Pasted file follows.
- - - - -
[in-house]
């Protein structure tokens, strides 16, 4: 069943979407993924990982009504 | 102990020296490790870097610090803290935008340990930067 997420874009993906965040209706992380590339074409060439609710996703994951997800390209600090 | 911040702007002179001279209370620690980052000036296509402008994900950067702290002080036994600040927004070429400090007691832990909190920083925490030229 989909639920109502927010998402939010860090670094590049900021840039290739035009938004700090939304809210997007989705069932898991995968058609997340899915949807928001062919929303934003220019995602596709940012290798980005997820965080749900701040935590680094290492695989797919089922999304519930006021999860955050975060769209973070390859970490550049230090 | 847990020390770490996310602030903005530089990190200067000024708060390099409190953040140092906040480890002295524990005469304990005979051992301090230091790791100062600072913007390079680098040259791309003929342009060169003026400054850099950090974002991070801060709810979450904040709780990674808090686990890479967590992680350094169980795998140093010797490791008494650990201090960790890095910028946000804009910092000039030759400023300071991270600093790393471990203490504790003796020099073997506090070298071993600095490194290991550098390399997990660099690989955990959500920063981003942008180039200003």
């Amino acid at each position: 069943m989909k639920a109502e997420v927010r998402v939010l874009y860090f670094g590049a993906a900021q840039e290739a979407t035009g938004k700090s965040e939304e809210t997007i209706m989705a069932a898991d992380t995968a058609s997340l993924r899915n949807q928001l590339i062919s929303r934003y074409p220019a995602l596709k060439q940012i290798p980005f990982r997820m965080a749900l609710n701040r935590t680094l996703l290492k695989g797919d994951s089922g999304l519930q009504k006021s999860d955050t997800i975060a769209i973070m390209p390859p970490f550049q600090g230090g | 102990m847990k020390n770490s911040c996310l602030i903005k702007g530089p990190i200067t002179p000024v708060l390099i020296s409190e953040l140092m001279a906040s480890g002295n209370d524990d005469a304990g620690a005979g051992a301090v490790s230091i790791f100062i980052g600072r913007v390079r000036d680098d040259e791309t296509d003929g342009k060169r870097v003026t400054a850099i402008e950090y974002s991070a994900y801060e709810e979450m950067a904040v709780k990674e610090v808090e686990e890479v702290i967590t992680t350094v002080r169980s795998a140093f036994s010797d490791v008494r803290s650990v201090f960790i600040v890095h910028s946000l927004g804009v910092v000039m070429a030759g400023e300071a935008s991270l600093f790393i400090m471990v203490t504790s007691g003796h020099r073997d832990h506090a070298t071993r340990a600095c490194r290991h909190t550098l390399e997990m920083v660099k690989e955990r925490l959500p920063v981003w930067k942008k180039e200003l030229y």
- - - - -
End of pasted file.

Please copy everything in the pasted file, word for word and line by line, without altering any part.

[in-house]
């Protein structure tokens, strides 16, 4: 069943979407993924990982009504 | 102990020296490790870097610090803290935008340990930067 997420874009993906965040209706992380590339074409060439609710996703994951997800390209600090 | 911040702007002179001279209370620690980052000036296509402008994900950067702290002080036994600040927004070429400090007691832990909190920083925490030229 989909639920109502927010998402939010860090670094590049900021840039290739035009938004700090939304809210997007989705069932898991995968058609997340899915949807928001062919929303934003220019995602596709940012290798980005997820965080749900701040935590680094290492695989797919089922999304519930006021999860955050975060769209973070390859970490550049230090 | 847990020390770490996310602030903005530089990190200067000024708060390099409190953040140092906040480890002295524990005469304990005979051992301090230091790791100062600072913007390079680098040259791309003929342009060169003026400054850099950090974002991070801060709810979450904040709780990674808090686990890479967590992680350094169980795998140093010797490791008494650990201090960790890095910028946000804009910092000039030759400023300071991270600093790393471990203490504790003796020099073997506090070298071993600095490194290991550098390399997990660099690989955990959500920063981003942008180039200003």
């Amino acid at each position: 069943m989909k639920a109502e997420v927010r998402v939010l874009y860090f670094g590049a993906a900021q840039e290739a979407t035009g938004k700090s965040e939304e809210t997007i209706m989705a069932a898991d992380t995968a058609s997340l993924r899915n949807q928001l590339i062919s929303r934003y074409p220019a995602l596709k060439q940012i290798p980005f990982r997820m965080a749900l609710n701040r935590t680094l996703l290492k695989g797919d994951s089922g999304l519930q009504k006021s999860d955050t997800i975060a769209i973070m390209p390859p970490f550049q600090g230090g | 102990m847990k020390n770490s911040c996310l602030i903005k702007g530089p990190i200067t002179p000024v708060l390099i020296s409190e953040l140092m001279a906040s480890g002295n209370d524990d005469a304990g620690a005979g051992a301090v490790s230091i790791f100062i980052g600072r913007v390079r000036d680098d040259e791309t296509d003929g342009k060169r870097v003026t400054a850099i402008e950090y974002s991070a994900y801060e709810e979450m950067a904040v709780k990674e610090v808090e686990e890479v702290i967590t992680t350094v002080r169980s795998a140093f036994s010797d490791v008494r803290s650990v201090f960790i600040v890095h910028s946000l927004g804009v910092v000039m070429a030759g400023e300071a935008s991270l600093f790393i400090m471990v203490t504790s007691g003796h020099r073997d832990h506090a070298t071993r340990a600095c490194r290991h909190t550098l390399e997990m920083v660099k690989e955990r925490l959500p920063v981003w930067k942008k180039e200003l030229y």